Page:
Treasury begins modernization of its HR systems

The Treasury Department has begun an agencywide modernization of its human resources
systems with the rollout of common software at two of its bureaus.

The department has installed human resources software from PeopleSoft Inc. of
Pleasanton, Calif., at the Bureau of Alcohol, Tobacco and Firearms and the Office of the
Comptroller of the Currency.

The department estimates the net benefits from implementing a common agencywide system
at $271 million, said Kay Clarey, program director of Treasury’s Human Resources
System Program Office.

“The department wants to eliminate the overhead costs of maintaining the majority
of the legacy standalone human resource systems,” said Ann H. Albin, strategic
planning manager of Treasury’s HR Program Office.

In August 1996, Treasury learned that the IRS and Customs Service wanted to use
PeopleSoft to modernize human resource functions, such as compensation, salary, training
administration, career planning and employee labor relations.

Other bureaus had also talked independently to the company about using the product,
Albin said.

The department held a meeting with bureau human resources officials and information
systems managers to discuss modernizing its more than 90 human resource systems.

Treasury decided on PeopleSoft, purchased an agencywide license and developed a
10-year, $335 million system project, with $150 million allocated for investment costs and
$185 million for managing and operating the project, Albin said.

“We chose PeopleSoft because it was the most robust product in the federal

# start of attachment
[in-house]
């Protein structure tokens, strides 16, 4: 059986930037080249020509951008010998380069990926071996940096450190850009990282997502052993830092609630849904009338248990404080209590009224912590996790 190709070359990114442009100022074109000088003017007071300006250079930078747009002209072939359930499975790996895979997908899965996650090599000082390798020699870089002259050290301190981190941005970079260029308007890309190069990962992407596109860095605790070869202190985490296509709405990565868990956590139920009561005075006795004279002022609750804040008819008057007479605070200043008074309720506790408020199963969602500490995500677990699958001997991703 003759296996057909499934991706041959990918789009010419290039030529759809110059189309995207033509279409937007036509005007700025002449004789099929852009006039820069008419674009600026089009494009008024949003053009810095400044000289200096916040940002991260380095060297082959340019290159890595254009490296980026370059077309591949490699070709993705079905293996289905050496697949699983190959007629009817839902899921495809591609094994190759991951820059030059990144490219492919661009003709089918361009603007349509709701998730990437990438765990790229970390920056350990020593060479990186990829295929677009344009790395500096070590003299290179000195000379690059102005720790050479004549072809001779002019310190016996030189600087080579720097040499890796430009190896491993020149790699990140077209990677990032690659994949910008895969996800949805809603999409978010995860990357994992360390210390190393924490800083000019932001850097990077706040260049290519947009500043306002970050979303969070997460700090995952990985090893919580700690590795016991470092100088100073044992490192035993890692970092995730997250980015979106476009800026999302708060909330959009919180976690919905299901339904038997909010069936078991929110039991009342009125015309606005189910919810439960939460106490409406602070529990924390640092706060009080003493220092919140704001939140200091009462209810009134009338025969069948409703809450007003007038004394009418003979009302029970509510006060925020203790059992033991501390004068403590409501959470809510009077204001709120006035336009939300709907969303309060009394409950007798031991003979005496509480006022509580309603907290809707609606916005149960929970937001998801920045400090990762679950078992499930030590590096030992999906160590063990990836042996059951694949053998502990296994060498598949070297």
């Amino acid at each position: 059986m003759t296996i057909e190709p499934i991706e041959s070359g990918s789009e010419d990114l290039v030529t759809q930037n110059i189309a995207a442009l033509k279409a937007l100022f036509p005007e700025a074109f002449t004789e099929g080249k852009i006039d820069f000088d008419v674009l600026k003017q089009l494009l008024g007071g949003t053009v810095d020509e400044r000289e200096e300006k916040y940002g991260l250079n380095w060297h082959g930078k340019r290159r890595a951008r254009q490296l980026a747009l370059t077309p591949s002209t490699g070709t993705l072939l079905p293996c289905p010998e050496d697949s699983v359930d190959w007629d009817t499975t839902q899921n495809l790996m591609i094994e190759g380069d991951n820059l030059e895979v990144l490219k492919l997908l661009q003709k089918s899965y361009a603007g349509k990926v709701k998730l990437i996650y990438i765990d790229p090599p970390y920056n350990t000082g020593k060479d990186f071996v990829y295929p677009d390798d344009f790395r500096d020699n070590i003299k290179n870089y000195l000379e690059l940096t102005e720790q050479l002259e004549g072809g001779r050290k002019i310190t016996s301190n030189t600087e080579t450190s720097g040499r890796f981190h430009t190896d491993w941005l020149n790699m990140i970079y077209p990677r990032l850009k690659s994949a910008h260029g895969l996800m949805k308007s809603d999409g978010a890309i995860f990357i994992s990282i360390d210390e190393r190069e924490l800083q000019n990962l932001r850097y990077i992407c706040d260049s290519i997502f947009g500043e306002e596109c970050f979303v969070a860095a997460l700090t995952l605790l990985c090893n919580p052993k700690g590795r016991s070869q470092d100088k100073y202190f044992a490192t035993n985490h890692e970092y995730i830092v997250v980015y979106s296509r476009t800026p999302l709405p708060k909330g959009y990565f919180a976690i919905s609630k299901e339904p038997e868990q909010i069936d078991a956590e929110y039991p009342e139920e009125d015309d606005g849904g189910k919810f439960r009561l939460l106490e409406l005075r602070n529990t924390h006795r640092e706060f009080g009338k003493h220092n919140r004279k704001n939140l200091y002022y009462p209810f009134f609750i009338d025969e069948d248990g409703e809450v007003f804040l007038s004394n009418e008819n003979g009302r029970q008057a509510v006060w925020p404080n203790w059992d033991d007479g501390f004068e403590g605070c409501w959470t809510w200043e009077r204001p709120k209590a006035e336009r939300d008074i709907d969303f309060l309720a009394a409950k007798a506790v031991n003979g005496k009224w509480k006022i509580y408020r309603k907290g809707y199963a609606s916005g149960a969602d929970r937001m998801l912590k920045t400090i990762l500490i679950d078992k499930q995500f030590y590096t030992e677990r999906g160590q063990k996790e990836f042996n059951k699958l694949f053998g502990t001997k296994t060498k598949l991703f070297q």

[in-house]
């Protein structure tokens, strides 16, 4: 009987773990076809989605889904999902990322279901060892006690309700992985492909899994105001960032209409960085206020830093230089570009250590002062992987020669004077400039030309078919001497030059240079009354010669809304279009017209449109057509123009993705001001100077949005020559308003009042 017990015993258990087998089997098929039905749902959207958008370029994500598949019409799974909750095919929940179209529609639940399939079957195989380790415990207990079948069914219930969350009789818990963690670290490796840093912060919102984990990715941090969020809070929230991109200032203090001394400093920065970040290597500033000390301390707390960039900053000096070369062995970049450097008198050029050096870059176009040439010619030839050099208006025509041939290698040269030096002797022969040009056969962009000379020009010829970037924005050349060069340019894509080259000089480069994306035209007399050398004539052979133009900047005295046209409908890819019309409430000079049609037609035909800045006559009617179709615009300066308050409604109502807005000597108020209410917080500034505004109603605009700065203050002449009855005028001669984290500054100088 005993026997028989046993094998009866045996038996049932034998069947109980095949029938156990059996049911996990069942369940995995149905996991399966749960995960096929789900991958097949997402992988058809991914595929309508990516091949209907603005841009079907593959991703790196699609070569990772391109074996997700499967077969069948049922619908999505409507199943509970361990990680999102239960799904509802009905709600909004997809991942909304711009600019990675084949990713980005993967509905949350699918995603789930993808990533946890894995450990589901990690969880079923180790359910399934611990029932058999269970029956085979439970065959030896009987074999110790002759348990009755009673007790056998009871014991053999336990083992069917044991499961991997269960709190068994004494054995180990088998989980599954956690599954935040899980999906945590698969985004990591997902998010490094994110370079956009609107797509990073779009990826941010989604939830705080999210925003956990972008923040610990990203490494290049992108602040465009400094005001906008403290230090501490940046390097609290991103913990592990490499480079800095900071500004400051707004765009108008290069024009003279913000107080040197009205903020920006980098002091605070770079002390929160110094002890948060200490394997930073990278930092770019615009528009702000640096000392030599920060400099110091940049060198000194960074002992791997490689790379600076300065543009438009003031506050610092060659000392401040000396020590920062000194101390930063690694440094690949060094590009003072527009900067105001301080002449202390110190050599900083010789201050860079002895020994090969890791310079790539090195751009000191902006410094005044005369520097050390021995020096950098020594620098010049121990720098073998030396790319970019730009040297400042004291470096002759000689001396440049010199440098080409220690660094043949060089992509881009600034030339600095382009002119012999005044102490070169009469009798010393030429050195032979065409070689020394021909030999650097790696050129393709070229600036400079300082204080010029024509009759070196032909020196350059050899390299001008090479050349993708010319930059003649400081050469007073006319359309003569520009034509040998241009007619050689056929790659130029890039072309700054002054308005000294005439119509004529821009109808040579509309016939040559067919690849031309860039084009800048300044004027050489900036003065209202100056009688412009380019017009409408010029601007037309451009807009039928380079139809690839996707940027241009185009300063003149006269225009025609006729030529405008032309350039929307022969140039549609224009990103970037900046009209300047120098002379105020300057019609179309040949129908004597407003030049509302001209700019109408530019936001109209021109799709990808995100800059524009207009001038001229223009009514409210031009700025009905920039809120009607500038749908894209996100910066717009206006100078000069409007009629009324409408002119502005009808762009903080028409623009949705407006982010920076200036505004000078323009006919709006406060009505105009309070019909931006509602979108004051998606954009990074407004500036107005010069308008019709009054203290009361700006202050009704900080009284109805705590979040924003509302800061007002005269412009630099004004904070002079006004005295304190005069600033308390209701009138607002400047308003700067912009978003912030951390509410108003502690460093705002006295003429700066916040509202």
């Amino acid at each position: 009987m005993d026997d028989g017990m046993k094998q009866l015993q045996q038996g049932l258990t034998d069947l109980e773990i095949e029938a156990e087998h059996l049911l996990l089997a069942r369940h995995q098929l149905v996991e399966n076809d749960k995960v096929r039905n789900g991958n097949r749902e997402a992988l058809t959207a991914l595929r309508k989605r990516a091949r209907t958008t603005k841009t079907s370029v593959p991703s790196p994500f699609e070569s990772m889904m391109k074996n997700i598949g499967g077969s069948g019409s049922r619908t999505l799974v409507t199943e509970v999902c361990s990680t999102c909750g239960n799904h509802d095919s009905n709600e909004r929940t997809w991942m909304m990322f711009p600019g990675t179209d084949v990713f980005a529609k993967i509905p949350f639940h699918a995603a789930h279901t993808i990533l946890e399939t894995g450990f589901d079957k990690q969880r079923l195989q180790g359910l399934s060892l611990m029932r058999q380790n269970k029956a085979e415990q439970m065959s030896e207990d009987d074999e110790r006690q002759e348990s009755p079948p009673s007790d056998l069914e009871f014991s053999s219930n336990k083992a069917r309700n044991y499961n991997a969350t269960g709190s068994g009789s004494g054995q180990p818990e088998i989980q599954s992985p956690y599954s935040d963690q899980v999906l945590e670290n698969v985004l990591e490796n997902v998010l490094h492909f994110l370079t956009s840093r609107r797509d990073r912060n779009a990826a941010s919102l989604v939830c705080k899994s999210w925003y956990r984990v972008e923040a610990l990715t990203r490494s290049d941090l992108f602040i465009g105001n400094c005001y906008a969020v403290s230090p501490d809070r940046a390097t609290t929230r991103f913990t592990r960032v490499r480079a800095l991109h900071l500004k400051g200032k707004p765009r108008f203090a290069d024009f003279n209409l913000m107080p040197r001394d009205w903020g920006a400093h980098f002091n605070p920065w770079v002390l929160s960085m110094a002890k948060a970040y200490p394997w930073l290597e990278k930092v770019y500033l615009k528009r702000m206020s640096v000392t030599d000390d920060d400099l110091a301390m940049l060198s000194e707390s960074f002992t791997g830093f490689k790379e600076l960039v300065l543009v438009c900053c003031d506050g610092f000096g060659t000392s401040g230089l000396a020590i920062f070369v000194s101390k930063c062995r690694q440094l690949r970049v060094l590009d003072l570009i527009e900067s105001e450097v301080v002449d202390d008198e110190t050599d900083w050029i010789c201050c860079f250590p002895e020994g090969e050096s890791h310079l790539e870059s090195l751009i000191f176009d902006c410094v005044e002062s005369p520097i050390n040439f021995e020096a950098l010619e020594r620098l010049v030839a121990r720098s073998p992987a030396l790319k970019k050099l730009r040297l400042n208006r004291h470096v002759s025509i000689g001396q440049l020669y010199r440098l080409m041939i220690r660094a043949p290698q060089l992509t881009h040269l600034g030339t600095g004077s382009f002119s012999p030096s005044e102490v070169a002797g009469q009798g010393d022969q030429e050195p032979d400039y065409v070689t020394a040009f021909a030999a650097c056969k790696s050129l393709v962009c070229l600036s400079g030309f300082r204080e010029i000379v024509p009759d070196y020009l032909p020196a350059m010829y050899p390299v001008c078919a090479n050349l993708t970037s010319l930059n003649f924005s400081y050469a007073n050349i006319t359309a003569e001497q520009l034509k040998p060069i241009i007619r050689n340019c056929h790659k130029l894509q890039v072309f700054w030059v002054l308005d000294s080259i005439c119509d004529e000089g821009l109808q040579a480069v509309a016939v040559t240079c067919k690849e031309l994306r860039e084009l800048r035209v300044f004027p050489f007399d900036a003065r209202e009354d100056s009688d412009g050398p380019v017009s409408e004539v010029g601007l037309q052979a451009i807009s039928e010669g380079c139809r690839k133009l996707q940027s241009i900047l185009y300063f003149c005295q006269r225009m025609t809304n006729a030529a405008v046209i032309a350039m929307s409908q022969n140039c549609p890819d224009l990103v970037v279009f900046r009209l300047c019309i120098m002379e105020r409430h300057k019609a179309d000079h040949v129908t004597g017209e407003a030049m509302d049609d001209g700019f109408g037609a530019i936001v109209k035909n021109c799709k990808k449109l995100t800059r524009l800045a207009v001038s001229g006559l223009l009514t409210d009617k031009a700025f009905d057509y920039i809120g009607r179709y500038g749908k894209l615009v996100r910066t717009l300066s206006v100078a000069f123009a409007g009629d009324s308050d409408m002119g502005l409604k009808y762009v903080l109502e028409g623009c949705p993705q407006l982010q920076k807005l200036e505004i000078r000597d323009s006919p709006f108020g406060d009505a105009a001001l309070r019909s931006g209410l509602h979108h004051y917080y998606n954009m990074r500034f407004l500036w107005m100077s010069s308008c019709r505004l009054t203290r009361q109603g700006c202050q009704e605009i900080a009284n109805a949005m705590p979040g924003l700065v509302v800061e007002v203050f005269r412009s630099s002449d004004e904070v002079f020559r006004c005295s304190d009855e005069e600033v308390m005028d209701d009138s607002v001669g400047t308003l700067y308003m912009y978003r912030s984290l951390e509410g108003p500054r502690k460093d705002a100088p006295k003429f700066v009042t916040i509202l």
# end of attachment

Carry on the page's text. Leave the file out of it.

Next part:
marketplace, the company was financially stable and it had the flexibility to run on
different platforms,” Albin said.

Treasury established the HR System Program Office to lead the effort and coordinate
implementation activities across bureaus.

The department chose ATF for the first PeopleSoft implementation because the bureau
had, as a result of a lawsuit, an urgent need to get the system running. Treasury
completed the ATF installation the third week of August last year, with the application
running there on a Digital Equipment Corp. Alpha 400 server, Albin said.

Treasury installed PeopleSoft at OCC in September. The department has plans to install
the application this year at the IRS, Mint and departmental offices; in 2000 at the
Financial Management Service, Customs, the Secret Service, Public Debt and the Inspector
General’s Office; and in 2001 at Engraving and Printing, the Federal Law Enforcement
Training Center and the Office of Thrift Supervision, Albin said.  


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